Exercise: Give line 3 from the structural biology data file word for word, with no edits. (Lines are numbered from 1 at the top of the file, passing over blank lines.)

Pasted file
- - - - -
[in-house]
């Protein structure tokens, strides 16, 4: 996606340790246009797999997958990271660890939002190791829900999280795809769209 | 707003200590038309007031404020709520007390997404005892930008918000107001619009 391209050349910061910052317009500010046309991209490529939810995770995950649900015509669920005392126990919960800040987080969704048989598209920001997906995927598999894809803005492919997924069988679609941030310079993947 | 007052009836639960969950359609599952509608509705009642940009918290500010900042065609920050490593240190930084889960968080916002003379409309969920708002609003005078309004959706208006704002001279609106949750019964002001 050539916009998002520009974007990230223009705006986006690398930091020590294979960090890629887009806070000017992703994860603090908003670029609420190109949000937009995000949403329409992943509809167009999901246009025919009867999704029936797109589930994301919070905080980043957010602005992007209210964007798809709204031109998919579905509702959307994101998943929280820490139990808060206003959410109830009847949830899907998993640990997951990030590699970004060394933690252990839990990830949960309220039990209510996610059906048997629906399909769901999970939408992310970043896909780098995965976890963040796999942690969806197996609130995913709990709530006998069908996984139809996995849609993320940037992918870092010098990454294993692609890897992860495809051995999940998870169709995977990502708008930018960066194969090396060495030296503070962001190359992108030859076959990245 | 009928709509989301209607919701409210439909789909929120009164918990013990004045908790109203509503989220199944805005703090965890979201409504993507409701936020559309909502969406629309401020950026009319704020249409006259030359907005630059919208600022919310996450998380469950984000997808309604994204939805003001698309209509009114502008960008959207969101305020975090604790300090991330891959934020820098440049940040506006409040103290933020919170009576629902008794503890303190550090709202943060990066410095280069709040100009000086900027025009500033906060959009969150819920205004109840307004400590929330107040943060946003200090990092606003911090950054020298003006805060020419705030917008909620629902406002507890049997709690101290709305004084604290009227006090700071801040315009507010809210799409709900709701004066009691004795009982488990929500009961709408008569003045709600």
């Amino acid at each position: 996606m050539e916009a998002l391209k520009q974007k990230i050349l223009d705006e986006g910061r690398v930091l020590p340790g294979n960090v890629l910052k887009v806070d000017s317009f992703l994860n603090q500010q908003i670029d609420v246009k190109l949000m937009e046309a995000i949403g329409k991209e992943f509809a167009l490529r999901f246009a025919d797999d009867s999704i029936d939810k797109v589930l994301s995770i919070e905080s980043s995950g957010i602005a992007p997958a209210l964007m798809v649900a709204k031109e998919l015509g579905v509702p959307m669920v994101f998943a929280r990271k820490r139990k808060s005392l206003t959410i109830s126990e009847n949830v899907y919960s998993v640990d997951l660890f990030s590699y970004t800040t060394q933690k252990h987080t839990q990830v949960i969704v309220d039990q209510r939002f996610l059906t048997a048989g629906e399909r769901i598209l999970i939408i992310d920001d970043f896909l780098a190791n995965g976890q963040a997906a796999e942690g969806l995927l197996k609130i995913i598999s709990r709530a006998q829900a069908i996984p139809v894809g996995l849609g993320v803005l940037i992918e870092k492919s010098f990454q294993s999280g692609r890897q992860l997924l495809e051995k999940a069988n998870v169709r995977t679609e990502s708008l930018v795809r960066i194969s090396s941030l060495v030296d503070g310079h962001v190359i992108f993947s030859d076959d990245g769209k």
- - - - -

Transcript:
């Amino acid at each position: 996606m050539e916009a998002l391209k520009q974007k990230i050349l223009d705006e986006g910061r690398v930091l020590p340790g294979n960090v890629l910052k887009v806070d000017s317009f992703l994860n603090q500010q908003i670029d609420v246009k190109l949000m937009e046309a995000i949403g329409k991209e992943f509809a167009l490529r999901f246009a025919d797999d009867s999704i029936d939810k797109v589930l994301s995770i919070e905080s980043s995950g957010i602005a992007p997958a209210l964007m798809v649900a709204k031109e998919l015509g579905v509702p959307m669920v994101f998943a929280r990271k820490r139990k808060s005392l206003t959410i109830s126990e009847n949830v899907y919960s998993v640990d997951l660890f990030s590699y970004t800040t060394q933690k252990h987080t839990q990830v949960i969704v309220d039990q209510r939002f996610l059906t048997a048989g629906e399909r769901i598209l999970i939408i992310d920001d970043f896909l780098a190791n995965g976890q963040a997906a796999e942690g969806l995927l197996k609130i995913i598999s709990r709530a006998q829900a069908i996984p139809v894809g996995l849609g993320v803005l940037i992918e870092k492919s010098f990454q294993s999280g692609r890897q992860l997924l495809e051995k999940a069988n998870v169709r995977t679609e990502s708008l930018v795809r960066i194969s090396s941030l060495v030296d503070g310079h962001v190359i992108f993947s030859d076959d990245g769209k």